However, the number of MDR-TB patients detected and enrolled to second-line treatment is low compared to the expected number among notified TB cases, based on national drug susceptibility data . This means that only a few of the MDR-TB patients get diagnosis and the recommended treatment. This can partly be explained by the fact that Vietnam did not have nation-wide PMDT coverage by 2013, and drug susceptibility testing was not yet done for all notified TB cases. However, PMDT was fully implemented in major cities by 2010, where just 30–50 % of the total estimated MDR-TB patients were enrolled for second-line treatment. This finding lead us to assess the proportion of MDR-TB patients enrolled out of the estimated number of MDR-TB in all PMDT areas of Vietnam in 2013 to determine the challenges to an efficient PMDT implementation and to provide recommendation to improve the PMDT enrollment.
PMDT includes five steps from diagnosis to treatment for MDR-TB patients:(1) identification of presumptive MDR-TB cases (individuals considered at high risk for MDR- TB) according to case definitions, (2) referring presumptive cases for diagnosis, (3) drug resistance testing, (4) obtaining informed consent from patients for treatment, and (5) enrollment of diagnosed MDR-TB patients to treatment. In this assessment, we used the data reported by the national TB control program to focus on three of these steps: identification of presumptive MDR-TB cases, drug resistance testing, and enrollment of diagnosed MDR-TB patients for treatment. Qualitative investigation was used for assessment of steps (2) and (4) and additionally to support the findings and their interpretation for the other steps.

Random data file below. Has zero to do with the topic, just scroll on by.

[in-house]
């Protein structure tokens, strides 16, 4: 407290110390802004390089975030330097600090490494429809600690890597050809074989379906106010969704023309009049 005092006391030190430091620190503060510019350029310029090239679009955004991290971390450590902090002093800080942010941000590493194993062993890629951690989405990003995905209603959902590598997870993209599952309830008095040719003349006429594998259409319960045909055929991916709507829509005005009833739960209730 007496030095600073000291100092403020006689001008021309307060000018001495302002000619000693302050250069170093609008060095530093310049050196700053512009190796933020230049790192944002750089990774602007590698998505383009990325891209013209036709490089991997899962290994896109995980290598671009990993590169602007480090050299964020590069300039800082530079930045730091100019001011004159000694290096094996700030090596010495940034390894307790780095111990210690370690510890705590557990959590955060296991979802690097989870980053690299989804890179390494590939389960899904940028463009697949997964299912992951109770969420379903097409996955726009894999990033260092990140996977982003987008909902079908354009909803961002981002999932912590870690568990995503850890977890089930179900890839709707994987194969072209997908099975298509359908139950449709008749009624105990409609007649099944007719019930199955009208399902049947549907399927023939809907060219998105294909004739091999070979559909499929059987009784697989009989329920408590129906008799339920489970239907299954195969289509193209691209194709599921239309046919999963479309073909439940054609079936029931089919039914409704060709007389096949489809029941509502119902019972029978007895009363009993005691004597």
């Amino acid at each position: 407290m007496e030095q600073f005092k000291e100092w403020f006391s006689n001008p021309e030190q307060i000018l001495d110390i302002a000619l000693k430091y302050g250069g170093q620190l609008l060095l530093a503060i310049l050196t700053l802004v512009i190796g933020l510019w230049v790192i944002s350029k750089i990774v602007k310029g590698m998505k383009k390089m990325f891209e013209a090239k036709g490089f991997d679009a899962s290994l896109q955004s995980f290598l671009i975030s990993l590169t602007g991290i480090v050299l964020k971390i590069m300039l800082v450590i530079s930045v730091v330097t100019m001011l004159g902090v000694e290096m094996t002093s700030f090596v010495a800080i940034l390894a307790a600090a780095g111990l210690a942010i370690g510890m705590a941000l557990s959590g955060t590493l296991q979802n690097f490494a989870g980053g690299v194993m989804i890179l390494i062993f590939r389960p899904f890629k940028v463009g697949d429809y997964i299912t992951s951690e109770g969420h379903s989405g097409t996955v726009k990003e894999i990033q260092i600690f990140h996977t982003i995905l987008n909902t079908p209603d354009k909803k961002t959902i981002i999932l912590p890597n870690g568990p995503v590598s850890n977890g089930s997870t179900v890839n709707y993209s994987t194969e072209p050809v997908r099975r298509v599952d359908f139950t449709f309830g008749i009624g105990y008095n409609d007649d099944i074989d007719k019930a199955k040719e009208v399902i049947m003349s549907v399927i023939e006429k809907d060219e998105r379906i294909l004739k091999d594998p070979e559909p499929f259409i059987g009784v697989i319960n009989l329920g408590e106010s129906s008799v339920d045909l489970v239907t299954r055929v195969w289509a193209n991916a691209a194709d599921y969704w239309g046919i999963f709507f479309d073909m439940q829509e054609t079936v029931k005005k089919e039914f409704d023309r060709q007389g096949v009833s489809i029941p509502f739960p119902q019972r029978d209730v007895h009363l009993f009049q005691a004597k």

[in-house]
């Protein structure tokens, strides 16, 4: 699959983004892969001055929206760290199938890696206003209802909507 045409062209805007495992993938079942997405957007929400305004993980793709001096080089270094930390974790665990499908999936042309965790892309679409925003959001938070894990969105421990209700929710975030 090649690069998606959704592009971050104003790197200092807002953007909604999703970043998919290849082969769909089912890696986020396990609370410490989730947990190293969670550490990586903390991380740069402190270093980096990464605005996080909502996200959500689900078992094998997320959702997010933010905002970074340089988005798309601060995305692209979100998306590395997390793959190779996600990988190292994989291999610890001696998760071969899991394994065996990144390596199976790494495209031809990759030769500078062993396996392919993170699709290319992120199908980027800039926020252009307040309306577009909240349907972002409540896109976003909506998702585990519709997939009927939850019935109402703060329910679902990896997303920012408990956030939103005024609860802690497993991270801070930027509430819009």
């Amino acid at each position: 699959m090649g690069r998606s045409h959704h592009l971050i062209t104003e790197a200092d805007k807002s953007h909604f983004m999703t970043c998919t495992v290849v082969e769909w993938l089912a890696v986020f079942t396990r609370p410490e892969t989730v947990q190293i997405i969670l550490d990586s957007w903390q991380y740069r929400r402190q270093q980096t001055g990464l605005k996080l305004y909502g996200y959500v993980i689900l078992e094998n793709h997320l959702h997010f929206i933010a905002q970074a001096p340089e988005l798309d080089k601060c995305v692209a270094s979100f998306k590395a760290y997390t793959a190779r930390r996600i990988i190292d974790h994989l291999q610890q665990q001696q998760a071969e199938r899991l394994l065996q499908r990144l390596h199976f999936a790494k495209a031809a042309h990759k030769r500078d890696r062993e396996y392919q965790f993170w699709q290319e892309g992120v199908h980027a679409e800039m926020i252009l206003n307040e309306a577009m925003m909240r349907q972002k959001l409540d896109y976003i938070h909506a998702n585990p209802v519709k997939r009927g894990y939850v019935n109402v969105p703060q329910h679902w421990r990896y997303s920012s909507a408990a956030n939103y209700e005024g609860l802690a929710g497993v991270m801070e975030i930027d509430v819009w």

By 2013, 35 provinces had implemented the PMDT and participated in the MDR-TB enrollment assessment. Thirty-one provinces were selected by the NTP to implement PMDT based on their prior MDR-TB case-load and case management capacity. The remaining four provinces with a low MDR-TB case-load were selected as they had a high HIV prevalence. All 35 provinces were provided access to diagnostic equipment for intensified case finding using the Xpert MTB/RIF (Xpert) assay, a within-cartridge real-time PCR assay that detects M. tuberculosis as well as mutations in the rpoB gene conferring resistance to rifampicin in clinical specimens . The selected provinces are required to provide PMDT treatment services in case MDR-TB patients are diagnosed. For the assessment, we reviewed all existing reports and documents related to MDR-TB policies and guidance since 2009 through December 2013.